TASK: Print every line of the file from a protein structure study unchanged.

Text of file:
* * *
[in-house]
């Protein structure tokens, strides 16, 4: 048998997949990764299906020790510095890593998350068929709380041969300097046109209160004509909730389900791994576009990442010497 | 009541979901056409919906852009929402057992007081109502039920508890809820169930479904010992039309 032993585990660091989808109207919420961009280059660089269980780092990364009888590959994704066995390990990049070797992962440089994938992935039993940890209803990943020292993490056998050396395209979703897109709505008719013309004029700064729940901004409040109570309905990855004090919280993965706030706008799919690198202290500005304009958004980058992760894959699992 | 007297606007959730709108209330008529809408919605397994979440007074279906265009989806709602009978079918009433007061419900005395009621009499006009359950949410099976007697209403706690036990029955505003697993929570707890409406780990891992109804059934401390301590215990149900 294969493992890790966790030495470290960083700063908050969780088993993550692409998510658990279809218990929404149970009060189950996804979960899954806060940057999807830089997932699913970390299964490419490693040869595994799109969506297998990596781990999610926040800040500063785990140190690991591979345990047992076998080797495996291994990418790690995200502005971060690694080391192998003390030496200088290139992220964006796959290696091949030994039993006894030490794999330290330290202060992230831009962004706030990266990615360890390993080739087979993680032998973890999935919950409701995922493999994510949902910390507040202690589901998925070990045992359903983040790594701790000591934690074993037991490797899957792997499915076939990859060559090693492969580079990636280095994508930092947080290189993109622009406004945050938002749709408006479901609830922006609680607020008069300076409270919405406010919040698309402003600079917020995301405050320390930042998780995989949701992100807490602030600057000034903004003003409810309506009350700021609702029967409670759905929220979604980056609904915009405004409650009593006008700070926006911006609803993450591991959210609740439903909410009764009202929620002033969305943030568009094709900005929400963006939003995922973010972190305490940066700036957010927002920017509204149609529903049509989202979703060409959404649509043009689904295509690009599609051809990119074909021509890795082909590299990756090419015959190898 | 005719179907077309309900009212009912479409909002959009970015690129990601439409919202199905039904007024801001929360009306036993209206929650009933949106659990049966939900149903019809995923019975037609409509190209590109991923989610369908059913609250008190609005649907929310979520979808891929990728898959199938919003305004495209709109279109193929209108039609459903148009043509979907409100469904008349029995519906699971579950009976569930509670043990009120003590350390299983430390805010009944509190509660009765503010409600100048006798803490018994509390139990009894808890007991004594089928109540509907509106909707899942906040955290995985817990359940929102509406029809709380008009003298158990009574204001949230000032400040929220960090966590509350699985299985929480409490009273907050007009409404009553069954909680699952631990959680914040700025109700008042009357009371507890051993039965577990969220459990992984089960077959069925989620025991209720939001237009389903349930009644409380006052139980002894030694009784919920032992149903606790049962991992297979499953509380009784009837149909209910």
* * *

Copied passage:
[in-house]
């Protein structure tokens, strides 16, 4: 048998997949990764299906020790510095890593998350068929709380041969300097046109209160004509909730389900791994576009990442010497 | 009541979901056409919906852009929402057992007081109502039920508890809820169930479904010992039309 032993585990660091989808109207919420961009280059660089269980780092990364009888590959994704066995390990990049070797992962440089994938992935039993940890209803990943020292993490056998050396395209979703897109709505008719013309004029700064729940901004409040109570309905990855004090919280993965706030706008799919690198202290500005304009958004980058992760894959699992 | 007297606007959730709108209330008529809408919605397994979440007074279906265009989806709602009978079918009433007061419900005395009621009499006009359950949410099976007697209403706690036990029955505003697993929570707890409406780990891992109804059934401390301590215990149900 294969493992890790966790030495470290960083700063908050969780088993993550692409998510658990279809218990929404149970009060189950996804979960899954806060940057999807830089997932699913970390299964490419490693040869595994799109969506297998990596781990999610926040800040500063785990140190690991591979345990047992076998080797495996291994990418790690995200502005971060690694080391192998003390030496200088290139992220964006796959290696091949030994039993006894030490794999330290330290202060992230831009962004706030990266990615360890390993080739087979993680032998973890999935919950409701995922493999994510949902910390507040202690589901998925070990045992359903983040790594701790000591934690074993037991490797899957792997499915076939990859060559090693492969580079990636280095994508930092947080290189993109622009406004945050938002749709408006479901609830922006609680607020008069300076409270919405406010919040698309402003600079917020995301405050320390930042998780995989949701992100807490602030600057000034903004003003409810309506009350700021609702029967409670759905929220979604980056609904915009405004409650009593006008700070926006911006609803993450591991959210609740439903909410009764009202929620002033969305943030568009094709900005929400963006939003995922973010972190305490940066700036957010927002920017509204149609529903049509989202979703060409959404649509043009689904295509690009599609051809990119074909021509890795082909590299990756090419015959190898 | 005719179907077309309900009212009912479409909002959009970015690129990601439409919202199905039904007024801001929360009306036993209206929650009933949106659990049966939900149903019809995923019975037609409509190209590109991923989610369908059913609250008190609005649907929310979520979808891929990728898959199938919003305004495209709109279109193929209108039609459903148009043509979907409100469904008349029995519906699971579950009976569930509670043990009120003590350390299983430390805010009944509190509660009765503010409600100048006798803490018994509390139990009894808890007991004594089928109540509907509106909707899942906040955290995985817990359940929102509406029809709380008009003298158990009574204001949230000032400040929220960090966590509350699985299985929480409490009273907050007009409404009553069954909680699952631990959680914040700025109700008042009357009371507890051993039965577990969220459990992984089960077959069925989620025991209720939001237009389903349930009644409380006052139980002894030694009784919920032992149903606790049962991992297979499953509380009784009837149909209910």